The lovely little Fuji X100s is without doubt a great camera. I bought it originally on the back of reviews by people such as David Hobby and Zack Arias for whom it had rapidly became a firm favorite. I'd kind of hoped it would be the same for me - I wanted something small and light for overseas assignments that would get rid of the need to carry my 5D mk lll plus 3 or 4 F2.8 L series lenses and all the associated paraphanalia that goes along with it - my long suffering back would thank me and all in all life would be simpler.
Having had the camera for over 18 months now lets say I've grown to love it.. It was not an out and out love after a first date but it's a simmering relationship that has grown stronger with time. I now know the quirks and foibles but I think we might well be happy together in the long run.
So first lets talk about what's wrong with the camera.
This is actually the second one I've had - the first ended up being returned only months after receiving it with a variety of problems including a dodgy LCD and a tendency to shut down not start up again without removing the battery. Not a good start. Having got all that sorted and repaired the camera was stolen from a vehicle in Indonesia - a black version was provided by the insurance company and the camera has been fine since.
Fixed lens - with a fixed 35mm equivalent F2 lens you are obviously stuck with what you have. There's no convenient zoom or long lenses here - it's 35mm and that's it.... If you can't get you head round this and pull yourself away from your bag of zooms then this is not the camera for you.
Batteries - The batteries are woefully poor. No other way to say it. If you have an X100s the first thing you will want to do is buy a pocket full of spare batteries. The battery indicator has a habit of going from full to 2 bars without warning and then from 2 bars to shut down in the space of a couple of frames. It's got so bad that I switch the camera off if not about to take a shot - something I'd never have to do with my Canons - I could leave my 5d mklll switched on for weeks without worrying the battery would ever be flat. With the Fuji you might get a couple of hundred frames at best before the battery dies almost without warning. BUY MORE BATTERIES.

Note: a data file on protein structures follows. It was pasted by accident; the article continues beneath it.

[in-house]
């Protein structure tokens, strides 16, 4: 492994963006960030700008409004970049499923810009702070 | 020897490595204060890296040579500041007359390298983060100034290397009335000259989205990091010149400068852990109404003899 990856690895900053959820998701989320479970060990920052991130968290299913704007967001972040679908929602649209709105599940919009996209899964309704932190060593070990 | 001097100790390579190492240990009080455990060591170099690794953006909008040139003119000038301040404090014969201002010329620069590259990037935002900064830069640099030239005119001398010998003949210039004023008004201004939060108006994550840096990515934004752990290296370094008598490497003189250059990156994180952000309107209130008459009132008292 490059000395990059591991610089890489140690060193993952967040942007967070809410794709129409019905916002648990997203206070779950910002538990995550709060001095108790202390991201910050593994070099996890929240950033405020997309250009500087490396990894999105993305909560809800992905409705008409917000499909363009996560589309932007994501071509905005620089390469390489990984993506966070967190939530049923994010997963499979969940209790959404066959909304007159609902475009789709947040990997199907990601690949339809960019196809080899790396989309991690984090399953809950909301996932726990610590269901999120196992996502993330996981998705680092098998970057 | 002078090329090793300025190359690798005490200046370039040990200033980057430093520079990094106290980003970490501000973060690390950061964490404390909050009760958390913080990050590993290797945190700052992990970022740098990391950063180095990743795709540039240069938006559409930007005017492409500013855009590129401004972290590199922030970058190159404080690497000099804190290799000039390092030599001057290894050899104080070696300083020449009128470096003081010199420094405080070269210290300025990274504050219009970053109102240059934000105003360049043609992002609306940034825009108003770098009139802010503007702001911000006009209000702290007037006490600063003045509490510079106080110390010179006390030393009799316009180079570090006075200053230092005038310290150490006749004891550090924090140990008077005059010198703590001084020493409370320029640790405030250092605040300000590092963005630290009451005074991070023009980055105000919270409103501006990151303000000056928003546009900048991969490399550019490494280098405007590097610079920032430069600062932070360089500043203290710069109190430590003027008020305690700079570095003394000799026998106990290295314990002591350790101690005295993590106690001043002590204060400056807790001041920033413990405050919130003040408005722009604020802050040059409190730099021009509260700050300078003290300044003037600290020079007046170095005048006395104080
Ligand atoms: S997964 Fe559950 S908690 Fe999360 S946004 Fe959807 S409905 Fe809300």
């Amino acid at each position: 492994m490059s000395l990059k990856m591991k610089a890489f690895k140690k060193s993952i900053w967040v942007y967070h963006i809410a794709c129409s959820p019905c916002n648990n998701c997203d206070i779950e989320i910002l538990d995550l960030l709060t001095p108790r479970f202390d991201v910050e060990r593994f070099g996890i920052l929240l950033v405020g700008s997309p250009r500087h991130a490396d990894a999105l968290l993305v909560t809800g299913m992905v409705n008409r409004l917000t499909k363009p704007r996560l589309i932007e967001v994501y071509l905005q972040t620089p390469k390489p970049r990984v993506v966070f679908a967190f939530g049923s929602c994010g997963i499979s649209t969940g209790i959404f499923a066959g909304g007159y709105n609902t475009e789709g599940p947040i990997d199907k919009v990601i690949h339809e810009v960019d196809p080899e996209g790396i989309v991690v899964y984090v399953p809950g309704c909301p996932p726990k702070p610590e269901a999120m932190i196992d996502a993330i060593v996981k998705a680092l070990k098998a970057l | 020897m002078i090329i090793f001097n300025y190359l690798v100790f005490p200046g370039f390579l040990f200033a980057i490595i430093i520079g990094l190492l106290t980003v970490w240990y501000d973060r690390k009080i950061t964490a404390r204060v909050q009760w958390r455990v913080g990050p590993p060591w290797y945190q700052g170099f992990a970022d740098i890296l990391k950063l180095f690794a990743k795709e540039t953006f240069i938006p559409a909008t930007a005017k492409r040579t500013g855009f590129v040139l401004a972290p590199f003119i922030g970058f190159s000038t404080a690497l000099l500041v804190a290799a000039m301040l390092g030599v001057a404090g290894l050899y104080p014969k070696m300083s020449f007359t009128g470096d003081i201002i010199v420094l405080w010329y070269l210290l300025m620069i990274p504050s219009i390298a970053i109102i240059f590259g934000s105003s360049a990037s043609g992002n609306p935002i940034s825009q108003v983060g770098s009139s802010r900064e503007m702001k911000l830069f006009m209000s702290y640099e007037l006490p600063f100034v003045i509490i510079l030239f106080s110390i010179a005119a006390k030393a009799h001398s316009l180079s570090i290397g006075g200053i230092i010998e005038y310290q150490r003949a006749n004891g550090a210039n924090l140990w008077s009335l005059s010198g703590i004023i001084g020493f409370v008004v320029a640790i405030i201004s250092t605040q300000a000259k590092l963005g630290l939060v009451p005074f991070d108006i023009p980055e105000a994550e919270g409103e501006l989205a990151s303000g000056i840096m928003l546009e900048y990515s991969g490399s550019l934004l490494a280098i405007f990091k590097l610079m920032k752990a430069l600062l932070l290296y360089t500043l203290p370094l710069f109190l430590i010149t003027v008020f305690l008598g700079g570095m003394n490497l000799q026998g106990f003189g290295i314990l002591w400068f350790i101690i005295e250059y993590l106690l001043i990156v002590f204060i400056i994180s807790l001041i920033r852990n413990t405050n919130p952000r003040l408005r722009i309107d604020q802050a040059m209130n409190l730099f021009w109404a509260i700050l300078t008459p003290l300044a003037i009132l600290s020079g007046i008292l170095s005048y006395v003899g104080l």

Focusing - Apparently a big improvement from the previous model the X100 - but nonetheless still a bit of a laggard compared to most modern DSLR cameras. While the green focus indicator in the optical view finder (OVF) does show you that focus lock has been achieved it takes a lot of use to develop a trust in this however it does seem to work - ok it needs light to focus reliably but then so do many cameras. The continuous focus option works kind of ok but with this you are limited to a central focus point only - useless for off centre subjects.
Both the cameras I've had have occasionally locked themselves up to the point that the camera does not wake up when pressing the shutter button - you want the camera to be alive as soon as soon as you go to shoot but this is not the case.
Menus - Far from the simplest of menu structures - I've assigned the function button beside the shutter release to be ISO selection which saves a bit of time when required.
Image quality from the camera is stellar. It's only a 16mp sensor but delivers extremely sharp high quality raw images that have a very particular look to them.
So the camera is not perfect - but then which one is. Despite it's quirks and foibles, where this camera shines is being inconspicuous, silent and delivering quality images. OK it's a fixed lens but that teaches you to move your feet rather than zoom your lens in order to get the shot - many of the great documentary images of our time were shot on fixed 35mm lenses. It's a lovely camera to use - the focal plane shutter is a real asset when working with flash and for slow fly on the wall street photography and reportage. Now if Fuji were to do a version of this with a fixed 85mm lens we'd have a perfect combo - for the time being though the best option I see is to add the more recent Fuji X-Ti with the 56mm F1.2 lens (85mm equivalent) - now that would be a match made in heaven.